Newspaper Page Text
tadi an r
Entered at the Postoffice at New
Ierry, S. C., as 2nd class matter.
E. H. AULL, EDITOR.
Tuesday, July IS, 1911.
THE CITY'S ICE SUPPLY.
During the hot weather through
which Newberry has passed this sum
mer ice has been almost as necessary
as nourishment, and more necessary
in many cases than proper raiment.
In the course of nature the hot
weather will continue yet for at least
about two months.
It is, therefore, of the utmost im
portance to the health of Newberry
that the city's ice supply should be
free from contaminations.
The Farmers' Oil Mill has had a
monopoly of the ice business in New
berry this summer. It has undertaken
to supply the city with ice, and in this
respect has made itself a public util
ity. It has assumed this work, we
suppose, for the legitimate profit which
may be made out of the business.
It is of the utmost importance,
therefore, that the ice which the Far
mers' Oil Mill puts upon the market
should be free even from the suspicion
of contamination. This is a high duty
which the Farmers' Oil Mill owes to
the people of Newberry-to the men,
women and children of Newberry.
The recent analysis of the distilled
water from which the Farmers' Oil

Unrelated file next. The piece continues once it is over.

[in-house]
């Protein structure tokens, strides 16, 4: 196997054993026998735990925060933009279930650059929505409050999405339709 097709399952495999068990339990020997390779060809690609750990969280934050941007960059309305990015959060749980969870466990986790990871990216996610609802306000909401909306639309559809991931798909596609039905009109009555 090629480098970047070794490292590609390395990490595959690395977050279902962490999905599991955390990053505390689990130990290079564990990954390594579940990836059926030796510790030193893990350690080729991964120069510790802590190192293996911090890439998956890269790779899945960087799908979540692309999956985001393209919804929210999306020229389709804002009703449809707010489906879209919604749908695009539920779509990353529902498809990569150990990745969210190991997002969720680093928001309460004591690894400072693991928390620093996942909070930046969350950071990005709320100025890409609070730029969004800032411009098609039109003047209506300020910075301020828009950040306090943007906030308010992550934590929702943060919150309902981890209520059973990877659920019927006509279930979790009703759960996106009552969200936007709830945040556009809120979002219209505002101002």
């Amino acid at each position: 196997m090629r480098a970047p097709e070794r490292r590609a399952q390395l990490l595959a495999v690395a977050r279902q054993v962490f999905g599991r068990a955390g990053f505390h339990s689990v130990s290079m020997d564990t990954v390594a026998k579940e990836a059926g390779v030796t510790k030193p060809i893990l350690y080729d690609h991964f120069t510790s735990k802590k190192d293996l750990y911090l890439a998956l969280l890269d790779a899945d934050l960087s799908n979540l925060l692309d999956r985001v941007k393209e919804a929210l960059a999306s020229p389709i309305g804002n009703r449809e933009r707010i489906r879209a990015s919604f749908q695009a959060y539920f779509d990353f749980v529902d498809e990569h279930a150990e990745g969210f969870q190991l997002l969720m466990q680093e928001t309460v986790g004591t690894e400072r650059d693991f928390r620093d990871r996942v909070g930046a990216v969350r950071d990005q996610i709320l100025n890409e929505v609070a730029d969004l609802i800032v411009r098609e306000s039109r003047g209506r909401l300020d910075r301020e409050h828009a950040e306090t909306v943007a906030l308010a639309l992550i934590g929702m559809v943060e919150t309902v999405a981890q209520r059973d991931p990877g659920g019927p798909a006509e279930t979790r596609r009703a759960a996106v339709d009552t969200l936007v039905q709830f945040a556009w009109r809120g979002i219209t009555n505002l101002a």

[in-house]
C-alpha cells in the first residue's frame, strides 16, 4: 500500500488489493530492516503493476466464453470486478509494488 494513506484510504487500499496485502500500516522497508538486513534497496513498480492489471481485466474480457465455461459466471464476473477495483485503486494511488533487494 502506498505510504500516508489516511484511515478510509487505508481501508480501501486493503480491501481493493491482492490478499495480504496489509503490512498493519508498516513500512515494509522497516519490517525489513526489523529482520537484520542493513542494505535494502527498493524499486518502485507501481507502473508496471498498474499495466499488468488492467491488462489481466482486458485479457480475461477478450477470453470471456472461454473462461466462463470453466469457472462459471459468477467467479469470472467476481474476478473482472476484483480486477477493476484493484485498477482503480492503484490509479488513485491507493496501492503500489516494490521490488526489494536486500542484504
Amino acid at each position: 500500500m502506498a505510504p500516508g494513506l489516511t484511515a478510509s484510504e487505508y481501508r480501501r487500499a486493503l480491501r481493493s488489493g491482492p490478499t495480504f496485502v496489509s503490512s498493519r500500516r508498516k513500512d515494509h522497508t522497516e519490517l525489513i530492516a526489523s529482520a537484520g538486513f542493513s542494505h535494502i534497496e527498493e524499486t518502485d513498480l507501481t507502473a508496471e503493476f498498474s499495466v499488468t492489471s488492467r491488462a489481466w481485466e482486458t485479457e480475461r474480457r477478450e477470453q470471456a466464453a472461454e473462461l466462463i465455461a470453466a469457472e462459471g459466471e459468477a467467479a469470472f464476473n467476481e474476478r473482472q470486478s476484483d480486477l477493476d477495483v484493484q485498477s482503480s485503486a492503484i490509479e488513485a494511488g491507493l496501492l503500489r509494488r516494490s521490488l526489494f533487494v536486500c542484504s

Mill manufactures its ice shows this
distilled water to be free from con
tamination. Both the "city water and
ice are free from contamination,"
says the board of health, in view of
the analyses made.
But the analysis of the spring wat
er, from which a part of the water
which is distilled is taken, ' shows
"positive bacterial indications of con
Mmintions." The sample, according
to the analysis, "contains coli-group
bacilli, indicating that same has been
contaminated by faecal matter of some
kind." "Conditions causing contamina
tion should be removed," says the ana
lysis. The "typhoid bacillus," says
the Newberry board of health, belongs
to the "coli-group bacilli."
In reply to an inquiry from The Her
aId and News over the telephone on
Monday, it was,stated at the Farmers'
011 Mill that the mill was con,tinuing
on Monday to use water from this
spring for distillation for the pur
pose of its manufacture into ice.
Why distill contaminated water
when there is pure water at hand in
We are mnformed by the city board
of health that the spring will be wall
ed in 'to prevent contaminations, and
.then another analysis will be made,.
and if it is not then free from contain
Inations, that the spring will1 be con
In the meanwhile, in accordancae
with the information given out at'
the Farmers' Oil Mill on Monday, the
spring is being used as a source of
supply of water from which the city's
ice supply is manufactured.
True, the analysis of the water after
'it is distilled, shows it to be free from
But two of Newberry's physicians
and who' are two as good physicians
and of as high standing as can be
found anywhere (and th'eir names
will be furnished if this statenent is
controverted) -give the following to
The Herald and News as their medical
In getting the spring water to the
point of distillation it is natural that
the pipes or the machinery through
which it comes will be contaminated
with the contaminated spring water.1
Tihe water being in use around dte
mill, it is altogether possible for the
Contaminations to slip in, evien though[
the water is distilled-and the typhus